2012, Allianz quantified the value
and risk of a reputation:
• 24% of a company’s value is in
their brands
• Any listed corporation faces an
85% likelihood of experiencing
a significant corporate crisis in
any 5-year interval
#Reputation risk
#Crisis management
35
• Companies which manage to transform crises witness a 10% gain in
share price the following year, while those who fail witness over a
15% drop in share price in the same period (Oxford Metrica)
How it works
The Allianz product offers a coverage of up to €10 million and supports
companies in putting together a professional response that addresses
all stakeholders across multiple media channels.
Companies that avail of this product undergo a reputational risk
assessment and workshop provided by Media Tenor International.
Companies are then encouraged to take preventive steps before a crisis
hits. Should a crisis arise, companies would have 24/7 access to a panel
of crisis management experts and global service network, generous
limits to fund a response – including production of PR and advertising,
media spend and legal fees. Allianz also offers to personalize the
product to suit a company’s individual risk profile.
Benefits of reputation policies
Five insurers offer reputational risk policies today. The initial analysis,
preparation of a response plan and access to funds will help shift
companies to the offensive when a crisis strikes. In the long run, insurers
will no doubt contribute to the measurement and analysis of reputation,
as they begin to, literally, put a cost on reputation.
36
Policy extensions
In January 2014, Allianz
announced an expansion of its
reputation policies, with the Allianz
Cyber Data Protect. This product
insures against cyber attacks,
specifically against the cost of
responding to the attack and
restoring data, losses that arse
from business interruption and civil
liability claims that arise as a result
of data privacy violations. The
product offers coverage of up to
€50 million.
37
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100+ thinkers and planners within MSLGROUP share and discuss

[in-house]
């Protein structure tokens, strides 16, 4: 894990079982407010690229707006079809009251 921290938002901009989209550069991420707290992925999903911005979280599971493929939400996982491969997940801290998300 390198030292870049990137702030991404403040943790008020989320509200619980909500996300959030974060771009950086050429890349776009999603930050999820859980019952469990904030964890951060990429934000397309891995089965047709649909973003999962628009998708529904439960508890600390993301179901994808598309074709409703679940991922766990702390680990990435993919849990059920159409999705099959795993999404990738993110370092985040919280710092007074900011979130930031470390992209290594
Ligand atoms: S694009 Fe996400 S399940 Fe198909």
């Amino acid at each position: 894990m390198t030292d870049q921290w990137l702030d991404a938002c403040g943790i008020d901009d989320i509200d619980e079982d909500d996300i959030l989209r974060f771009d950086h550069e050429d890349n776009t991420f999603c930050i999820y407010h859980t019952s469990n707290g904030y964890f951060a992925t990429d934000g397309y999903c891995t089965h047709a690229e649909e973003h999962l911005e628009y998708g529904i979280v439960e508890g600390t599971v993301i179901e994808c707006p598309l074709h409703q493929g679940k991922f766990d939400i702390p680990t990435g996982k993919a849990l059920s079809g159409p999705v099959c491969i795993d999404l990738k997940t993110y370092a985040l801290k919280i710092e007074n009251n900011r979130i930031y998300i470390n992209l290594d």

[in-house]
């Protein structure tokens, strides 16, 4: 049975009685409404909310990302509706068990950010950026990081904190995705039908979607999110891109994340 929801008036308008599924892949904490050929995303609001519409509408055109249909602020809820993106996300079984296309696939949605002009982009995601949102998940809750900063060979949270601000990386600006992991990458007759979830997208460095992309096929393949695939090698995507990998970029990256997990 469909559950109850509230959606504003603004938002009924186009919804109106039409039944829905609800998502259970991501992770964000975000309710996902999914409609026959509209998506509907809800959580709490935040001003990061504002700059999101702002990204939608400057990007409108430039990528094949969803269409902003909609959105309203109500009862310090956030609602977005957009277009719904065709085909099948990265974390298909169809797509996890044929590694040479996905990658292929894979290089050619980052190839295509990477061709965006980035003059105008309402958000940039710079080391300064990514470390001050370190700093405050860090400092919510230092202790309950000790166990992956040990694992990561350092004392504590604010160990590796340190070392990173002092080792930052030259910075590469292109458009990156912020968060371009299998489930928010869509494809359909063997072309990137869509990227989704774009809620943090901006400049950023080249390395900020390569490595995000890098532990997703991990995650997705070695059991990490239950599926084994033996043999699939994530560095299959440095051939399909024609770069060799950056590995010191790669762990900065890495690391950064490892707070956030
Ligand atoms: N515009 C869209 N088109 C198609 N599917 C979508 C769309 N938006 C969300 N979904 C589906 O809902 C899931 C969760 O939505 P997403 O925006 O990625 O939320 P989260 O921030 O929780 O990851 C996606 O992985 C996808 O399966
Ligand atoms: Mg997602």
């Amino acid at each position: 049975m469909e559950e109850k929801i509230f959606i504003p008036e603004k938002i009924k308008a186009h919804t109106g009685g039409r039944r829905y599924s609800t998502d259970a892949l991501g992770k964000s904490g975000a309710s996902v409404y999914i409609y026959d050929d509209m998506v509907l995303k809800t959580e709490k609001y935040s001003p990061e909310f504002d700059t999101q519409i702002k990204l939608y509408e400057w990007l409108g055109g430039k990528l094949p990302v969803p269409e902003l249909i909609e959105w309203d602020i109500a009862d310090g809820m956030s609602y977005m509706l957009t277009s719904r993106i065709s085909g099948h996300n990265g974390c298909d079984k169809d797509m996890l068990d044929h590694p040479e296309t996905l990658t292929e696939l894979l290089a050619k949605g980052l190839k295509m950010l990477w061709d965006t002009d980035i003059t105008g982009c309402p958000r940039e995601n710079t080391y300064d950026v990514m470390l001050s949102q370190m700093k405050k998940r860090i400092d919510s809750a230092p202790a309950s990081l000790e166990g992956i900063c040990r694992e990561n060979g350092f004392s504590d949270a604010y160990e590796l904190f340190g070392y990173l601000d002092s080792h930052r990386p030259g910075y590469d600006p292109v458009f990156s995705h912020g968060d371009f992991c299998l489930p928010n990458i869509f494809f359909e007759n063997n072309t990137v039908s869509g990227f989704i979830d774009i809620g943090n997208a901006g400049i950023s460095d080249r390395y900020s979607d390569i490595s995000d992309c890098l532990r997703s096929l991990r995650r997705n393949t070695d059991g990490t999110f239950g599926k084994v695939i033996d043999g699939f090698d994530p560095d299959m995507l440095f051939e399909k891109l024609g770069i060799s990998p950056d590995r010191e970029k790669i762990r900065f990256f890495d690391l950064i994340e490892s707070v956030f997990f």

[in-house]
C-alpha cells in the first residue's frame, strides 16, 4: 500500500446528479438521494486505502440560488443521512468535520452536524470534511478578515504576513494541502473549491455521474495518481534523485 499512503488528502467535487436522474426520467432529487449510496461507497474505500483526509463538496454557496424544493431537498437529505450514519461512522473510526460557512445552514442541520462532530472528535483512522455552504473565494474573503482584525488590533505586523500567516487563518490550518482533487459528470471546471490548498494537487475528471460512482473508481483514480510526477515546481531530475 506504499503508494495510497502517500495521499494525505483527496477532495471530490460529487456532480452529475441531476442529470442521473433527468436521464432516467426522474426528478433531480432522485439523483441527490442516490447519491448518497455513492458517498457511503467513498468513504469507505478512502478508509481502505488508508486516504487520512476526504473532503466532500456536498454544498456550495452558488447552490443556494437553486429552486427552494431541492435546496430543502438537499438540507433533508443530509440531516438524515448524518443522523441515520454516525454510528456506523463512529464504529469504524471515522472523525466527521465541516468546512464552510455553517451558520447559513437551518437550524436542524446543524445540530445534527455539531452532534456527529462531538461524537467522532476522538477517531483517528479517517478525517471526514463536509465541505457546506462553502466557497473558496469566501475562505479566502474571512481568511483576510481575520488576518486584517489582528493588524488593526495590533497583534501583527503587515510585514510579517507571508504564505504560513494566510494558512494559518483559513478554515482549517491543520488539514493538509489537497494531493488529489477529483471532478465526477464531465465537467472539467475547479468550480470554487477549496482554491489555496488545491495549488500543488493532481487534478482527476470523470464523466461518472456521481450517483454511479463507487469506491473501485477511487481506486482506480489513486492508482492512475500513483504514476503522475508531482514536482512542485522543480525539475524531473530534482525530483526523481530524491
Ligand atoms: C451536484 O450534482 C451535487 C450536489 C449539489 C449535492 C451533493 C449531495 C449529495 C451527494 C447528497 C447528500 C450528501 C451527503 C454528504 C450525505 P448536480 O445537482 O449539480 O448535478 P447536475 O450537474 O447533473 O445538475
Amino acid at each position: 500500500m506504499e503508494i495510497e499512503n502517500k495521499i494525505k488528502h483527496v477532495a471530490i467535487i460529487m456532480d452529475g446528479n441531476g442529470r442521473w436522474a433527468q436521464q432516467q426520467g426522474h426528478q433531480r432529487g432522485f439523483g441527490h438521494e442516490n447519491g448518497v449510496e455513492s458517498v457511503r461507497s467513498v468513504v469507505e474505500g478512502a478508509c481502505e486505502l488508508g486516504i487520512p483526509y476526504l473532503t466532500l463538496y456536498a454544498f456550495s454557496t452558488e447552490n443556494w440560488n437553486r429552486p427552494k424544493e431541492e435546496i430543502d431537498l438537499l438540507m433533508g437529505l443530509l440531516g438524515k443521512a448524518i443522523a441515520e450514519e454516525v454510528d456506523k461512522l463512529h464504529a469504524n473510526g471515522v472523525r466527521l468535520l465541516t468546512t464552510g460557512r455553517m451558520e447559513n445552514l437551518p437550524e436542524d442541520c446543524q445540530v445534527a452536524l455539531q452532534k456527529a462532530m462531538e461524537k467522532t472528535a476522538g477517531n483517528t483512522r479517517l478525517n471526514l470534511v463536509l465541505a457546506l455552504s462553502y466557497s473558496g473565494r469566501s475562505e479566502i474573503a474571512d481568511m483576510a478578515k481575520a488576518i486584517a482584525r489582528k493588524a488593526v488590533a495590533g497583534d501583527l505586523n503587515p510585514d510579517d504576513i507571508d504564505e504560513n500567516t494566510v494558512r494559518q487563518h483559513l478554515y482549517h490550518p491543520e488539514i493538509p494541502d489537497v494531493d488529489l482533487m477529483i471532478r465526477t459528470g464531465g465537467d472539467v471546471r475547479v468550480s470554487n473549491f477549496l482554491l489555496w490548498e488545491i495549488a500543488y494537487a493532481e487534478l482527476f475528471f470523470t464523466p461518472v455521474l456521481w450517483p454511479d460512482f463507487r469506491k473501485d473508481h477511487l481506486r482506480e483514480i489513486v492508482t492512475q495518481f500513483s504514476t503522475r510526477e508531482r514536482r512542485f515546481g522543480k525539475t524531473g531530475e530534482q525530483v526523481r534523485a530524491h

inspiring projects – that are driving engagement with stakeholders – on
the MSLGROUP Insights Network. Every month, we pick the best
projects and analyse conversations around them, on the MSLGROUP
Insights Network itself and also on the broader social web, into an
insights report. Every quarter, we compile original insights from the
MSLGROUP global network into the People’s Insights Quarterly
Magazine.
In our first year and half, we focused on inspiring consumer projects
around social data, crowdsourcing, storytelling and citizenship. We
synthesized the insights to provide foresights for business leaders and
change-makers in the ten-part People’s Insights annual report
titled Now & Next: Ten Frontiers for the Future of Engagement, also
available as a Kindle eBook and an iPad app.
In 2013, we launched “The Future of” series with a focus on Citizenship,
Money and Employee (Re)Engagement. In 2014, we continue to track
inspiring projects that are shaping the future of engagement, with a
focus on reputation, employee engagement and citizenship.
Subscribe to receive our insights reports and quarterly magazines. 
People’s Insights iPad app “Now&Next”
AblUl PelP'E’S In\I.hí\
38
People’s Lab is MSLGROUP’s proprietary crowdsourcing platform and
approach that helps organizations tap into people’s insights for
innovation, storytelling and change.
The People’s Lab crowdsourcing platform helps organizations build and
nurture public or private, web or mobile, hosted or white label
communities around four pre-configured application areas: Expertise
Request Network, Innovation Challenge Network, Research & Insights
Network and Contest & Activation Network. Our community and gaming
features encourage people to share rich content, vote/ comment on
other people’s content and collaborate to find innovative solutions.
The People’s Lab crowdsourcing platform and approach forms the core
of our distinctive insights and foresight approach, which consists of four
elements: organic conversation analysis, MSLGROUP’s own insight
communities, client specific insights communities, and ethnographic
deep dives into these communities. The People’s Insights reports
showcase our capability in crowdsourcing and analyzing insights from
conversations and communities
|!o1T ª:o|L|’S '\b
39
For People’s Lab solutions,
please contact:
pascal.beucler@mslgroup.com